As we near the end of 2020 I thought it would be only fair to bring back some memories of a few live concerts that took place during the first three months of the year. I believe I would have included these in a BEST OF YEAR list of mine even if we had had a normal 2020. So, here we go with our list of 2020 favorites:

For an evening of French and Russian music on January 22, Miami’s Knight Concert Hall proved acoustically bright and pleasing. French pianist Jean-Yves Thibaudet was the soloist in Saint-Saëns’s Fifth Piano Concerto, nicknamed ‘Egyptian’ because of its exotic 1896 brushes with what passed in Paris as Near Eastern music.

With Juanjo Mena as the perfect partner, Thibaudet immersed himself in the concerto, with nonpareil Gallic elegance and dazzling virtuosity, eliciting a well-earned ovation. For the second half, Mena offered Mussorgsky’s Pictures at an Exhibition in Ravel’s 1922 orchestration, accompanied by the New World Symphony’s own commissioned animated film — now humorous, now naïve, now macabre — which reflects how Mussorgsky was inspired by the paintings of his friend, Viktor Hartmann.

The NWS strings delivered perfect sweet-tart Slavic moments when called upon, the woodwinds whimsically excelled and the brass produced an unabashedly bright tone that was ideal. All along the young-yet-insightful members of the orchestra gave a gutsy, rousingly energetic reading that both Mussorgsky (and Ravel) would have loved.

The Immaculata Chamber Players included in their January 26 concert at their home base in Cincinnati’s Mt. Adams as good a reading of Franz Joseph Haydn’s Quartet no.2, aka The Joke, as this listener remembers. It took more than just a little courage to program Anton Webern’s impenetrable Five Pieces for String Quartet in between Haydn and Schoenberg, but the audaciously daring group took on Webern’s emphatically atonal set of miniatures playing them with respect and precision. After intermission the Immaculata musicians took us into a renewed acquaintance with Schoenberg’s Transfigured Night, here given in its original chamber orchestration for a string sextet.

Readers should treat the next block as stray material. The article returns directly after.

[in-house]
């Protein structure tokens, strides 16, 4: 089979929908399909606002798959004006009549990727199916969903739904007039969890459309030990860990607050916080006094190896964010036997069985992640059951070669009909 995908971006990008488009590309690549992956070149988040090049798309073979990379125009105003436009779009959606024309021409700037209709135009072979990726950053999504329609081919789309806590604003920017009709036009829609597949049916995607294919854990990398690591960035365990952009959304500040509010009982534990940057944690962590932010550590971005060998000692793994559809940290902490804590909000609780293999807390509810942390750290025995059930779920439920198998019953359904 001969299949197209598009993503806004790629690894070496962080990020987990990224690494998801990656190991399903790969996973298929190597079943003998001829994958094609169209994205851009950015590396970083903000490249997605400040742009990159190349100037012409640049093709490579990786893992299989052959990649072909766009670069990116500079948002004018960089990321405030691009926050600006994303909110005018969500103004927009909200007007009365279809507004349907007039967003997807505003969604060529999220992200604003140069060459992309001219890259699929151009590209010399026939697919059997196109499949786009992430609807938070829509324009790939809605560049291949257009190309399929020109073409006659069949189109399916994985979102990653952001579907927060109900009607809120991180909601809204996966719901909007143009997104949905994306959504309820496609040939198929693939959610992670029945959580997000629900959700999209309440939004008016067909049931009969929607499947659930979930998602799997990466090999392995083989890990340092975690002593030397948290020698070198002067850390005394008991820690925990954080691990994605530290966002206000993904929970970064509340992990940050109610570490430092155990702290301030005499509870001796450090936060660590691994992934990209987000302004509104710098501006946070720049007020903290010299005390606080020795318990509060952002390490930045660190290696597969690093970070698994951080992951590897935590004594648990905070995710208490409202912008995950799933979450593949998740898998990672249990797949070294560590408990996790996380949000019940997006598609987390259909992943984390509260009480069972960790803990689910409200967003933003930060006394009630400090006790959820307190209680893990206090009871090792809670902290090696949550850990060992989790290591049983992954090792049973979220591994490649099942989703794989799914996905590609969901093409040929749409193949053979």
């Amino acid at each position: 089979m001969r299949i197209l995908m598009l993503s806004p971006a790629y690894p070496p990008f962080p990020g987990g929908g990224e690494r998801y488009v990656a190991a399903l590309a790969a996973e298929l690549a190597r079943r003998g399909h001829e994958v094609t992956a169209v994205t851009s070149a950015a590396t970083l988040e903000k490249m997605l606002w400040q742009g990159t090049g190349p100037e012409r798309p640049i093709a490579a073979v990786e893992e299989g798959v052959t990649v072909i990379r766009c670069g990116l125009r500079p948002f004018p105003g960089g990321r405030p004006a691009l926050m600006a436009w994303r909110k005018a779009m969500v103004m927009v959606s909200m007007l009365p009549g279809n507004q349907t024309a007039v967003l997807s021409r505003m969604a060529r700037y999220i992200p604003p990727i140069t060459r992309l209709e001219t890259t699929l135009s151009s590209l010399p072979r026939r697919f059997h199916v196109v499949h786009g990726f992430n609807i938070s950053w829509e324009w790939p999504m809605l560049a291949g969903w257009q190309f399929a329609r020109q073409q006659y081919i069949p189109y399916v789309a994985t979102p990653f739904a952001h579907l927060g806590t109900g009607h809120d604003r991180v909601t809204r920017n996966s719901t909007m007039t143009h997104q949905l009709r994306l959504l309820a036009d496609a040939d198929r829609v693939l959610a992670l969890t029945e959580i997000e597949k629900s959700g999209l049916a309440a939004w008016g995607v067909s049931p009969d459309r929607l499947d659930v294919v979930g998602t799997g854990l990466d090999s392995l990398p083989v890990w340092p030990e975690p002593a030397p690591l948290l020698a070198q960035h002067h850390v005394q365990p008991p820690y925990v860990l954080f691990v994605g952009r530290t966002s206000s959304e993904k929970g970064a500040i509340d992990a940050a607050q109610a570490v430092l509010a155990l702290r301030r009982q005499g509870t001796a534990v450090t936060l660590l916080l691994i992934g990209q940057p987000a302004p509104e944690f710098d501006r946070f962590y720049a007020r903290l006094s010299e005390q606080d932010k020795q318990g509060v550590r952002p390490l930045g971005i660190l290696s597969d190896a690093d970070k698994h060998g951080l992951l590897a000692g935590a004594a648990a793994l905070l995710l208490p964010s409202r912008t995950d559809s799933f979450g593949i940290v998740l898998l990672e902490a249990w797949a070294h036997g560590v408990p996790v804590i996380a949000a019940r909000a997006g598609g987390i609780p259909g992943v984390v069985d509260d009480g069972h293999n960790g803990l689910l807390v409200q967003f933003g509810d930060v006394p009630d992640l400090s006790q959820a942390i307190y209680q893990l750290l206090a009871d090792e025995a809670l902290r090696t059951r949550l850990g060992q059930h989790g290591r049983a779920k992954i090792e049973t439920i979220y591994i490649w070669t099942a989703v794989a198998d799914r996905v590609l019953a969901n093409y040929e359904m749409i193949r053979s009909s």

Throughout the entire program the eight participating musicians played with technical prowess and intense commitment to the music, embracing it with a cool brain and a warm heart, just the way Haydn, Webern, and Schoenberg would have wanted.

Over two hundred years have gone by, and this year being the one when we celebrate Beethoven’s 250th Happy Birthday, the Cincinnati Symphony Orchestra stepped up to honor the Master with a two-part, two-day Beethoven Fest.

The CSO gave as an opening an exquisite rendition of the Pastoral Symphony, which was followed by Dorothea Röschmann’s memorably extraordinary singing of Beethoven’s concert aria Ah! Perfido. Pianist Inon Barnatan gave a noble reading of the Piano Concerto no. 4 before the Beethoven-saturated audience and artists took a break. At the top of the second half Beethoven’s Symphony no. 5 received yet another A+ delivery from the CSO musicians, led by the indefatigable Louis Langrée. The concert continued well into the early evening with the May Festival Chorus clamoring to the Heavens in a shattering delivery of the Sanctus from the Mass in C. The finale was, as in 1808, Beethoven’s seed for what would eventually become the final movement of his Ninth: the Choral Fantasy, with all the evening soloists and the May Festival Chorus playing up a storm and singing for all their worth the words of the work’s unknown poet: “Welcome the gift of Art, all you blessed souls! When love and strength combine the grace of God is yours to have!”

Rafael de Acha